Several factors are driving up gas prices, none of which is Ian

GRAND RAPIDS, Mich. (WOOD) – Gas prices in West Michigan have skyrocketed over the past week, and a petroleum analyst from GasBuddy said they are not going to fall any time soon.

“We’re back above the $4 a gallon average in West Michigan. The average now (as of Monday afternoon) is about $4.14 a gallon. That’s up from about $3.98 a week ago and unfortunately I don’t think the news is going to get much better,” Patrick De Haan, head of petroleum analysis at GasBuddysaid.

De Haan said he expects prices to rise even higher over the next day or two, reaching between $4.29 and $4.39 a gallon.

Several factors are contributing to this – and none of them is Hurricane Ian.

“All of this is happening because of refining issues that continue to dog the Great Lakes region,” he said.

In August, an electrical fire broke out at BP’s Whiting, Indiana, refinery, shutting down the refinery. Governor Gretchen Whitmer signed one supreme command In response, caps and restrictions on the hours car transporters and drivers can drive when hauling petrol and diesel have been lifted. That was suspended on September 15, when the US Environmental Protection Agency’s summer gasoline rule ended.

Two weeks ago, a BP refinery outside of Toledo, Ohio caught fire, killing two workers.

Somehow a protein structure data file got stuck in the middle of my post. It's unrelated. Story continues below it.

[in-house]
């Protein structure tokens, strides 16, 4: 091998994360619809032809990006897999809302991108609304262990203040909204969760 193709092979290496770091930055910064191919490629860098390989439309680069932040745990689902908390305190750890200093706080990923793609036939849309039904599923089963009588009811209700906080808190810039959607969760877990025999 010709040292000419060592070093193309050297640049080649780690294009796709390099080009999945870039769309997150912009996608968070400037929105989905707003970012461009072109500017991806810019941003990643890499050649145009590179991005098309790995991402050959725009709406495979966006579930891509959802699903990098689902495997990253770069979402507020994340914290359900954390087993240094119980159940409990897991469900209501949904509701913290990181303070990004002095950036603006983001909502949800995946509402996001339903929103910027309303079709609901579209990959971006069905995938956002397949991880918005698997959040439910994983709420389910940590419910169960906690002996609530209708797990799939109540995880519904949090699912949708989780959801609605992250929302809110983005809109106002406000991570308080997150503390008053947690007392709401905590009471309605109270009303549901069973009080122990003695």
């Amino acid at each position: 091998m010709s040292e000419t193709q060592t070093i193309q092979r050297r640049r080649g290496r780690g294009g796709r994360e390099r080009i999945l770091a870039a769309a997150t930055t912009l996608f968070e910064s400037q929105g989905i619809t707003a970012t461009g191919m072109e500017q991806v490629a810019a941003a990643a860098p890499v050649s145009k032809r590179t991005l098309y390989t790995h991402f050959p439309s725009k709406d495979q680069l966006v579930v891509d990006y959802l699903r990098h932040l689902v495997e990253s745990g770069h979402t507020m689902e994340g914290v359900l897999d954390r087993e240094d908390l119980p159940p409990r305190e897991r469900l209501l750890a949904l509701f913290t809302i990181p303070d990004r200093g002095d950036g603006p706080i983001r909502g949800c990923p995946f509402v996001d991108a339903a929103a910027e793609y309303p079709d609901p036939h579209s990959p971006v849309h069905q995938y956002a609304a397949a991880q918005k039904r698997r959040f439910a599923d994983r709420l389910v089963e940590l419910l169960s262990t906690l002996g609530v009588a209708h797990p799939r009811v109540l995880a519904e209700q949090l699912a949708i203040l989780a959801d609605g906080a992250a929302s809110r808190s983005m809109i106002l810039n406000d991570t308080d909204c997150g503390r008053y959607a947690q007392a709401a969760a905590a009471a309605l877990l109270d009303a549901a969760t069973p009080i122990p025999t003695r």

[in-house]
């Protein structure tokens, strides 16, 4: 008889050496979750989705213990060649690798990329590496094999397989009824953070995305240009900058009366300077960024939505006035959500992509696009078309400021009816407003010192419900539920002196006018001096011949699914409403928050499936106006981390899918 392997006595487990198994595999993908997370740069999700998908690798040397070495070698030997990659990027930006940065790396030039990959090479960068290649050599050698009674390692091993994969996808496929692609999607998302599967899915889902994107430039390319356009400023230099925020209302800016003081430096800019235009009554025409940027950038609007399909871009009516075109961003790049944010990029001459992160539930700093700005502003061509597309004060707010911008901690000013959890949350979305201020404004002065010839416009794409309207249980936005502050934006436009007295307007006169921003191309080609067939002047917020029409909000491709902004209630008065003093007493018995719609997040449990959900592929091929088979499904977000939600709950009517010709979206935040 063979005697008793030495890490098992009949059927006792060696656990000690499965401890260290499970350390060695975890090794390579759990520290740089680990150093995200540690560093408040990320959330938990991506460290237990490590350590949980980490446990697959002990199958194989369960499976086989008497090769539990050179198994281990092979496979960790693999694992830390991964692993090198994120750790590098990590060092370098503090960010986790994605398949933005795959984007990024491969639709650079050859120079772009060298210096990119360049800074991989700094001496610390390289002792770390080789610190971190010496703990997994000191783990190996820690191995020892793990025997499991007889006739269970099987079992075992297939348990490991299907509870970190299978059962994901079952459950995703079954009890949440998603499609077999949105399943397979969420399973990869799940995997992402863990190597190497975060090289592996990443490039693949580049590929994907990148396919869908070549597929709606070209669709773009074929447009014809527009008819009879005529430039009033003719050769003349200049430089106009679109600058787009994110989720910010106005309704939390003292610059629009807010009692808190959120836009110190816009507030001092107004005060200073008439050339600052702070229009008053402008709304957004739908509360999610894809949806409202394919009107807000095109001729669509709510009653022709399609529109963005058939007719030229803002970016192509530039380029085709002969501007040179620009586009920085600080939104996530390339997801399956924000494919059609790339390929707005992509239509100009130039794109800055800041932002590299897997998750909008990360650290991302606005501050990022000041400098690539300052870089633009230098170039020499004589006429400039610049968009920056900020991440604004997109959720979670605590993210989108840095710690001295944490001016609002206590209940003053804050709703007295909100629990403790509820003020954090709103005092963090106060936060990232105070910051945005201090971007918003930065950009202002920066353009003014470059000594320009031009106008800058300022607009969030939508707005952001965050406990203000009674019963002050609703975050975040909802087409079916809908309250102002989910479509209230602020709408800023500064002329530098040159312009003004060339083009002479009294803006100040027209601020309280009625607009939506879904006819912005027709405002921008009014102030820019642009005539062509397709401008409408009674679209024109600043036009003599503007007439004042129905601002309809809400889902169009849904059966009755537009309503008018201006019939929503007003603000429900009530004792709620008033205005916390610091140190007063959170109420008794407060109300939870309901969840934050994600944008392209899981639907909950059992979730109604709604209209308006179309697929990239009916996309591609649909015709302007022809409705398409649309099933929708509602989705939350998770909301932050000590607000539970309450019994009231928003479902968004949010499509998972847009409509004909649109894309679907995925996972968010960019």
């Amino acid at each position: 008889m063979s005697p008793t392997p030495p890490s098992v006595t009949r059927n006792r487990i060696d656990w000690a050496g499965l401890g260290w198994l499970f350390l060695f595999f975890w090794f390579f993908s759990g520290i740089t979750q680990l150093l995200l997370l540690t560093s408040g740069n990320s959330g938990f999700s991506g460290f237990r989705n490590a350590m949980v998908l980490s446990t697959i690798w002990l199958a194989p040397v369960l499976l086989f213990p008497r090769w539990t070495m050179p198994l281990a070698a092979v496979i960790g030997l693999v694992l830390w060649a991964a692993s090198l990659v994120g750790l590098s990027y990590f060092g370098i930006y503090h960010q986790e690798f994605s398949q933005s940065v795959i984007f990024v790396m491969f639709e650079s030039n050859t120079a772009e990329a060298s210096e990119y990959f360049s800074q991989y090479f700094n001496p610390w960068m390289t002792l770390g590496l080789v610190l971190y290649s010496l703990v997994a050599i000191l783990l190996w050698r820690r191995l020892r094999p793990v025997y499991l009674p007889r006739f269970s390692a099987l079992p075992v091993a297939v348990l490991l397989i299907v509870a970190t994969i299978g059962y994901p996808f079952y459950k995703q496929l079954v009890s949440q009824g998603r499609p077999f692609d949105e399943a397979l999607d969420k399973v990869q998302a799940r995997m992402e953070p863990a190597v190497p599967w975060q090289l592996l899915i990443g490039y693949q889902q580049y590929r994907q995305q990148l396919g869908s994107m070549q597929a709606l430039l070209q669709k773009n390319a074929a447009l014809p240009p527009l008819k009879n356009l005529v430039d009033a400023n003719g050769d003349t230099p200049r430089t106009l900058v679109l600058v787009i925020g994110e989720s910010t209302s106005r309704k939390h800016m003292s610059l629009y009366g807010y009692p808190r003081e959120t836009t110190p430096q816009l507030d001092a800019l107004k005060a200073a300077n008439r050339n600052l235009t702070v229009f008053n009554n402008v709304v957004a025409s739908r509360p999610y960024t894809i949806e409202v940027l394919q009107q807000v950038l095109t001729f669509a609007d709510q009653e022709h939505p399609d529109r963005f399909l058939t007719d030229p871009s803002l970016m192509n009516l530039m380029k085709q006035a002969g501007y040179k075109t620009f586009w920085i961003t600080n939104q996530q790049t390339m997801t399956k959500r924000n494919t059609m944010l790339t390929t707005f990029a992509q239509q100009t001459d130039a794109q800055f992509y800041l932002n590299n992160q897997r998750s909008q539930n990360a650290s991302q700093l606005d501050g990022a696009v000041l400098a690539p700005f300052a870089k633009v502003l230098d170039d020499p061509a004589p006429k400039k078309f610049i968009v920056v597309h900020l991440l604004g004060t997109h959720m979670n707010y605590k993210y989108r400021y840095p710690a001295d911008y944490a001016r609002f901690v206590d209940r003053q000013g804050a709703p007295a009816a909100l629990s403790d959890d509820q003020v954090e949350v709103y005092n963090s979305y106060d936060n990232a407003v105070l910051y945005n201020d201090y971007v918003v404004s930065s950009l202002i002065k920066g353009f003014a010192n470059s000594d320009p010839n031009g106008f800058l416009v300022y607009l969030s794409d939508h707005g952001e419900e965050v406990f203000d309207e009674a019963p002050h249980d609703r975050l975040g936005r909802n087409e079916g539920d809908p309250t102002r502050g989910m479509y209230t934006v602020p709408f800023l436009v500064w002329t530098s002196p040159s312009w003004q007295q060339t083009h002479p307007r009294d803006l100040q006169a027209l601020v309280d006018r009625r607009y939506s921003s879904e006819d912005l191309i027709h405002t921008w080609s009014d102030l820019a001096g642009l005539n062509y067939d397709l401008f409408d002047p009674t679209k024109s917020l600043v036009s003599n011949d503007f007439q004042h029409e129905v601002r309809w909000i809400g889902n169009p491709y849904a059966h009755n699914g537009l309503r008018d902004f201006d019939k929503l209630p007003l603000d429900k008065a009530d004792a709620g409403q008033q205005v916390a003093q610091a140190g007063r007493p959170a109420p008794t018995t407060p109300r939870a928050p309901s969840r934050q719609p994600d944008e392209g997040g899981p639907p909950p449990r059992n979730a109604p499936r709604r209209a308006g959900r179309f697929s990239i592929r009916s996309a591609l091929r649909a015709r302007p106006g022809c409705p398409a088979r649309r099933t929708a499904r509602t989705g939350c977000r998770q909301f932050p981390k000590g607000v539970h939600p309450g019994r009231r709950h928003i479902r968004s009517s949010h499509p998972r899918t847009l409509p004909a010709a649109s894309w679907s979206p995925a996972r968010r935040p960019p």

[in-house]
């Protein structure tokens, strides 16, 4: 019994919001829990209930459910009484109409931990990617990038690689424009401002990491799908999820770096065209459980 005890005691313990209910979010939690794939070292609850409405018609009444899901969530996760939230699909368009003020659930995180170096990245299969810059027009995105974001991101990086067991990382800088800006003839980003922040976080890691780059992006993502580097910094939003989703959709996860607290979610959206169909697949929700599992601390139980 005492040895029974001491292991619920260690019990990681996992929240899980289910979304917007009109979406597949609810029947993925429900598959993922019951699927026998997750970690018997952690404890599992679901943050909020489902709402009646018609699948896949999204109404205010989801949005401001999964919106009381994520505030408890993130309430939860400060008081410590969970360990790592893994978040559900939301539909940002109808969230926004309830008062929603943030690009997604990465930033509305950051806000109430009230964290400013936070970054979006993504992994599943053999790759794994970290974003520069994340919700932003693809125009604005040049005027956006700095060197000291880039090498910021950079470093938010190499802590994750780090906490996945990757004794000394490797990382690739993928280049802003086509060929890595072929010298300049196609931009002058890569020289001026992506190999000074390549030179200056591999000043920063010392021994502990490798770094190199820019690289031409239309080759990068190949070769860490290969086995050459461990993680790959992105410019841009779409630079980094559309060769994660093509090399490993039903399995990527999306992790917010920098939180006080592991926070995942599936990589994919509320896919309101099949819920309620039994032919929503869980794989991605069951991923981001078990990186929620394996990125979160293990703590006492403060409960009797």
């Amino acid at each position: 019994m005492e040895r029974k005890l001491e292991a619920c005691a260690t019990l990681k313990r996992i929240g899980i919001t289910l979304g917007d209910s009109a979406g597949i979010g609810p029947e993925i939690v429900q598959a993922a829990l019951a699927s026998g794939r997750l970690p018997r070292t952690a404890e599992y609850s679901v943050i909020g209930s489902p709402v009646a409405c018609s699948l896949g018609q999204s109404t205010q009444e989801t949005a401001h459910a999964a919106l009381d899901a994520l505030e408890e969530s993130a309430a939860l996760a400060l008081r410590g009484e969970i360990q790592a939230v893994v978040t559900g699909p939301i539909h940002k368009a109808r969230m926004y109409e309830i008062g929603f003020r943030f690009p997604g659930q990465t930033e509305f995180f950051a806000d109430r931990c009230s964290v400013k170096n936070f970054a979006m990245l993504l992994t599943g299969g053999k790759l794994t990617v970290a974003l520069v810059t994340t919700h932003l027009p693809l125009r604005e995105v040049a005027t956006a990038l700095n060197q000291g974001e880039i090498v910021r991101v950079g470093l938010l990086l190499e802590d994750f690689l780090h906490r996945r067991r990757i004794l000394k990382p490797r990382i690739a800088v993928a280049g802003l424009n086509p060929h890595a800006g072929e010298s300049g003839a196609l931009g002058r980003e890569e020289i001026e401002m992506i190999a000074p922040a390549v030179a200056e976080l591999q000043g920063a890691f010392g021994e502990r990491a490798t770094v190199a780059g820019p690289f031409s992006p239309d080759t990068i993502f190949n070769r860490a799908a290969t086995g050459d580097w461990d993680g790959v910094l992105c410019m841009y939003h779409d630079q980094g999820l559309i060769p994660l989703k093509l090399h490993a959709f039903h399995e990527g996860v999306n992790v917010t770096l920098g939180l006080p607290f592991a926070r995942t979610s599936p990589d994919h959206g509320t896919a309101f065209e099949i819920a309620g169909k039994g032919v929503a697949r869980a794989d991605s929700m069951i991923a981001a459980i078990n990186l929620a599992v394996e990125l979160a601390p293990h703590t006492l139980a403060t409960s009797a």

“This refinery is fully closed and could be closed by the end of the year,” De Haan said, adding that this could keep our prices higher than other regions.

Because there are refineries across the country, De Haan said other regions could be popping up to fill the shortage – but it could take up to a week for the gasoline to reach the Great Lakes region.

In addition to the impact on refineries, the Organization of the Petroleum Exporting Countries is expected to announce that it will reduce its oil production to as much as one million barrels a day, De Haan said.

“We’ve seen oil prices up about $4 a barrel today on the likelihood and perception that OPEC will continue to cut,” he said.

Even if multiple factors push up gas prices, De Haan doesn’t expect gas prices in West Michigan to reach $5 a gallon unless there’s a “major hurricane or refining issues at multiple refineries.” We also use winter petrol, which is of course cheaper.

“(That) makes it a little bit easier to overcome these refinery problems,” explains De Haan. Several factors are driving up gas prices, none of which is Ian

Dais Johnston

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